The White House today said it believes consumers should be legally able to unlock cell phones that are no longer on-contract with a wireless provider. This position comes in response to a successful “We the People” petition on WhiteHouse.gov, which asked the president to reverse the unlocking ban.
“The White House agrees with the 114,000+ of you who believe that consumers should be able to unlock their cell phones without risking criminal or other penalties,” wrote R. David Edelman, Obama’s Senior Advisor for Internet, Innovation, & Privacy. “In fact, we believe the same principle should also apply to tablets, which are increasingly similar to smart phones. And if you have paid for your mobile device, and aren’t bound by a service agreement or other obligation, you should be able to use it on another network.”
This, said Edelman, is simply “common sense.”
Legalizing device unlocking is “particularly important for secondhand or other mobile devices that you might buy or receive as a gift, and want to activate on the wireless network that meets your needs – even if it isn’t the one on which the device was first activated,” Edelman added. “All consumers deserve that flexibility.”
This is the opposite conclusion the Librarian of Congress came to last October when the office decided to reverse an exemption for cell phone unlocking under the Digital Millennium Copyright Act (DMCA). Unlocking alters so-called digital locks installed by wireless carriers, to prevent consumers from using their devices on other networks. The DMCA prohibits disabling digital locks, and the wireless industry was able to convince the Librarian that unlocking no longer deserved a DMCA exemption.
Unlocking officially became illegal at the end of January. While experts believe individuals will likely not be prosecuted for unlocking their devices for personal use, unlocking potentially carries severe punishment – a fine of up to $500,000, five years in prison, or both, for a first time offense. The penalties double for repeat offenders.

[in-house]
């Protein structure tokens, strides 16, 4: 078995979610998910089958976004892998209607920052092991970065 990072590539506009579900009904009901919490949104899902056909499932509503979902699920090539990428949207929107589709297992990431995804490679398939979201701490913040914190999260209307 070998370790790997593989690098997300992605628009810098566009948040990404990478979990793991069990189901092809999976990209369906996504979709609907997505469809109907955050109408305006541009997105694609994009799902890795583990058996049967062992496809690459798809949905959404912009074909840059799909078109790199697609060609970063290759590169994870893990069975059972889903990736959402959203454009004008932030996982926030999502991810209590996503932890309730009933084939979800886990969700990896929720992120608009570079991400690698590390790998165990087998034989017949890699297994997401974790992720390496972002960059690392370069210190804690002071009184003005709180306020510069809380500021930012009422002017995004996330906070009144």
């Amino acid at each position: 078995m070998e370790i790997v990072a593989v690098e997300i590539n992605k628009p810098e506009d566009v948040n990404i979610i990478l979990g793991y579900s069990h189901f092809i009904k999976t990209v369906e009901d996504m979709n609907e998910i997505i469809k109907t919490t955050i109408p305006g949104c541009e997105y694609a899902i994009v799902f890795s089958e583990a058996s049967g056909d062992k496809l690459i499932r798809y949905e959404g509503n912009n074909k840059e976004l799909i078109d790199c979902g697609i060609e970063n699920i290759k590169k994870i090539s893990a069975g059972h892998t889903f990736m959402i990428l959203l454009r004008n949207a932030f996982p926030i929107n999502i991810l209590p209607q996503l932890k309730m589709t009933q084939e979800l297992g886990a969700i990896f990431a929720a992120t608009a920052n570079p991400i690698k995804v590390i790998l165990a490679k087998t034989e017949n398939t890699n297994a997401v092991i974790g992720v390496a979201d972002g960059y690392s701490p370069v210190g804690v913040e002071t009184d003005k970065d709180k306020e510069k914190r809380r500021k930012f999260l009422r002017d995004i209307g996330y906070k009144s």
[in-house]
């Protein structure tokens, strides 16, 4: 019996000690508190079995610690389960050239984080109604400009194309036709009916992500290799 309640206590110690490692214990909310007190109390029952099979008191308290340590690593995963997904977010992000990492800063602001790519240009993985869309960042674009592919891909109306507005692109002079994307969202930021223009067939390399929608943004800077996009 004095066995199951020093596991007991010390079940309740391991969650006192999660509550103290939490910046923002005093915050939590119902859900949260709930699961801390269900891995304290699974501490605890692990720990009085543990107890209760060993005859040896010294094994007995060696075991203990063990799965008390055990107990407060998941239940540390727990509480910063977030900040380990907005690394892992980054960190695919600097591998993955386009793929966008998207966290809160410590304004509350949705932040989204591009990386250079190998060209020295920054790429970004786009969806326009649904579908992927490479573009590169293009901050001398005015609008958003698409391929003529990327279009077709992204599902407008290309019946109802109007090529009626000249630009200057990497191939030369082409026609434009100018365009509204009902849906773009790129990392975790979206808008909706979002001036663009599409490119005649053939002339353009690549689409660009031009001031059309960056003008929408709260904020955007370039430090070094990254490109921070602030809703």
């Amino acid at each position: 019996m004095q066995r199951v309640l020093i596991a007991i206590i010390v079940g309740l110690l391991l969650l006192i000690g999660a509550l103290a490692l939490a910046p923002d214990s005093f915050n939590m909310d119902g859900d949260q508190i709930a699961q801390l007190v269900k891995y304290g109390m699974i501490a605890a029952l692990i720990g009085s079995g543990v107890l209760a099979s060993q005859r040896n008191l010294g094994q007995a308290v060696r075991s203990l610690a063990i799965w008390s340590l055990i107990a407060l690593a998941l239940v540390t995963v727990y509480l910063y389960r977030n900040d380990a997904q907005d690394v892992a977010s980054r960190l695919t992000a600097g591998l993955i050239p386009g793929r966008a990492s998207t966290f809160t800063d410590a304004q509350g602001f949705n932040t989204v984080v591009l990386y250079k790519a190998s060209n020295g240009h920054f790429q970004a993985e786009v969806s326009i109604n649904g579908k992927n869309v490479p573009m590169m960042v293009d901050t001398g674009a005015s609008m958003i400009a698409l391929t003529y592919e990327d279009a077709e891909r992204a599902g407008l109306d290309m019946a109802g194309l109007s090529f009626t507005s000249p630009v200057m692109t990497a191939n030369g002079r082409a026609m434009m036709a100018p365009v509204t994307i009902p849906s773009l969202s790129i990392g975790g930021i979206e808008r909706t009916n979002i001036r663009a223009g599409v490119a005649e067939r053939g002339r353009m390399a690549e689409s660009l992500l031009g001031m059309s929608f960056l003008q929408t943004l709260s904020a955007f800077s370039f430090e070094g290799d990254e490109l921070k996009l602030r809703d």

The White House says it hopes to change this through the passage of “narrow legislative fixes in the telecommunications space,” or through action by the Federal Communications Commission, which may have some authority over this area. FCC Chairman Julius Genachowski backed the White House’s stance, saying in a statement (PDF) that the criminality of cell phone unlocking “raises serious competition and innovation concerns, and for wireless consumers, it doesn’t pass the common sense test.”
Genachowski added that the FCC is investigating “whether the agency, wireless providers, or others should take action to preserve consumers’ ability to unlock their mobile phones.” He also urged Congress to “take a close look and consider a legislative solution.”
The petition that elicited the White House response was launched on January 24 by San Francisco entrepreneur Sina Khanifar, who once faced legal action from Motorola after launching a business, Cell-Unlock.com, through which he sold software that allowed people to unlock their devices.
In an email with Digital Trends, Khanifar said he is “really glad” to see the White House’s response “on an issue that’s clearly very important to people.”
“This is a big victory for consumers, and I’m glad to have played a part in it,” said Khanifar. “A lot of people reacted skeptically when I originally started the petition, with lots of comments to the effect of ‘petitions don’t do anything.’ The optimist in me is really glad to have proved them wrong. The White House just showed that they really do listen, and that they’re willing to take action.”
Khanifar added that, while this response is a good first step, “the real culprit” is the 1201 provision of the DMCA, which makes it illegal to circumvent any digital locks, including DRM on music and movie files. “I discussed with the White House the potential of pushing to have that provision amended or removed, and they want to continue the discussion,” he said.
Tomorrow, Khanifar, the Electronic Frontier Foundation, Reddit, the Mozilla Foundation, and others plan to launch a new campaign to push Congress to change S1201 of the DMCA, Khanifar said. We’ll have more information on this as it comes in.
Updated with additional information from Khanifar.
(Image via dhorsey/Shutterstock)
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